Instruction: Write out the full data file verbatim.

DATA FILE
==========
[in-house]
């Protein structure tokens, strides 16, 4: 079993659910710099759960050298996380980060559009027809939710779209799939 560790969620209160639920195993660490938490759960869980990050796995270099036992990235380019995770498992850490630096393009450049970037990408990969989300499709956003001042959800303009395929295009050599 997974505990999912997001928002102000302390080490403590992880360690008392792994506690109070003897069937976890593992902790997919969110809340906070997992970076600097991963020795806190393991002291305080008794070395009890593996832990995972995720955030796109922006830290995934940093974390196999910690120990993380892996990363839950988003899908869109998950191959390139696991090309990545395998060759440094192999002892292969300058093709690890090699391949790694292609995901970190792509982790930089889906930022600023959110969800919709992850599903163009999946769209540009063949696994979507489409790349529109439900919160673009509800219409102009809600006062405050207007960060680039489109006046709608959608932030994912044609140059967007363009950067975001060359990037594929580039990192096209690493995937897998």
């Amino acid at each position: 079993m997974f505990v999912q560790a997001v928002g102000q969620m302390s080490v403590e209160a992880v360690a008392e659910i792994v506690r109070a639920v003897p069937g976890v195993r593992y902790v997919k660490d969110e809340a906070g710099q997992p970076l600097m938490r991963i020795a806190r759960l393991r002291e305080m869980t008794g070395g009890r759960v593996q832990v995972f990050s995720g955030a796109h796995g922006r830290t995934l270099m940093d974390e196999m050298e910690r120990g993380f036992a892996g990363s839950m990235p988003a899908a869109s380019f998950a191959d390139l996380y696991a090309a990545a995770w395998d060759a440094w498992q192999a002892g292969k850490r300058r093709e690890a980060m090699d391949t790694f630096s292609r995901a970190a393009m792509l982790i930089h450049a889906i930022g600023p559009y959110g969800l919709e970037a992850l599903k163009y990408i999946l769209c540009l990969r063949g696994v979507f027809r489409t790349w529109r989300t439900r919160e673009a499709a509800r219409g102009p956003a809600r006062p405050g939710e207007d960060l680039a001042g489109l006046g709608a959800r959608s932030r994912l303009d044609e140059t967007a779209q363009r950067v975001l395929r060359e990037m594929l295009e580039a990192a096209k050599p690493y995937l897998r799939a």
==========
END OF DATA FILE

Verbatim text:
[in-house]
């Protein structure tokens, strides 16, 4: 079993659910710099759960050298996380980060559009027809939710779209799939 560790969620209160639920195993660490938490759960869980990050796995270099036992990235380019995770498992850490630096393009450049970037990408990969989300499709956003001042959800303009395929295009050599 997974505990999912997001928002102000302390080490403590992880360690008392792994506690109070003897069937976890593992902790997919969110809340906070997992970076600097991963020795806190393991002291305080008794070395009890593996832990995972995720955030796109922006830290995934940093974390196999910690120990993380892996990363839950988003899908869109998950191959390139696991090309990545395998060759440094192999002892292969300058093709690890090699391949790694292609995901970190792509982790930089889906930022600023959110969800919709992850599903163009999946769209540009063949696994979507489409790349529109439900919160673009509800219409102009809600006062405050207007960060680039489109006046709608959608932030994912044609140059967007363009950067975001060359990037594929580039990192096209690493995937897998």
């Amino acid at each position: 079993m997974f505990v999912q560790a997001v928002g102000q969620m302390s080490v403590e209160a992880v360690a008392e659910i792994v506690r109070a639920v003897p069937g976890v195993r593992y902790v997919k660490d969110e809340a906070g710099q997992p970076l600097m938490r991963i020795a806190r759960l393991r002291e305080m869980t008794g070395g009890r759960v593996q832990v995972f990050s995720g955030a796109h796995g922006r830290t995934l270099m940093d974390e196999m050298e910690r120990g993380f036992a892996g990363s839950m990235p988003a899908a869109s380019f998950a191959d390139l996380y696991a090309a990545a995770w395998d060759a440094w498992q192999a002892g292969k850490r300058r093709e690890a980060m090699d391949t790694f630096s292609r995901a970190a393009m792509l982790i930089h450049a889906i930022g600023p559009y959110g969800l919709e970037a992850l599903k163009y990408i999946l769209c540009l990969r063949g696994v979507f027809r489409t790349w529109r989300t439900r919160e673009a499709a509800r219409g102009p956003a809600r006062p405050g939710e207007d960060l680039a001042g489109l006046g709608a959800r959608s932030r994912l303009d044609e140059t967007a779209q363009r950067v975001l395929r060359e990037m594929l295009e580039a990192a096209k050599p690493y995937l897998r799939a």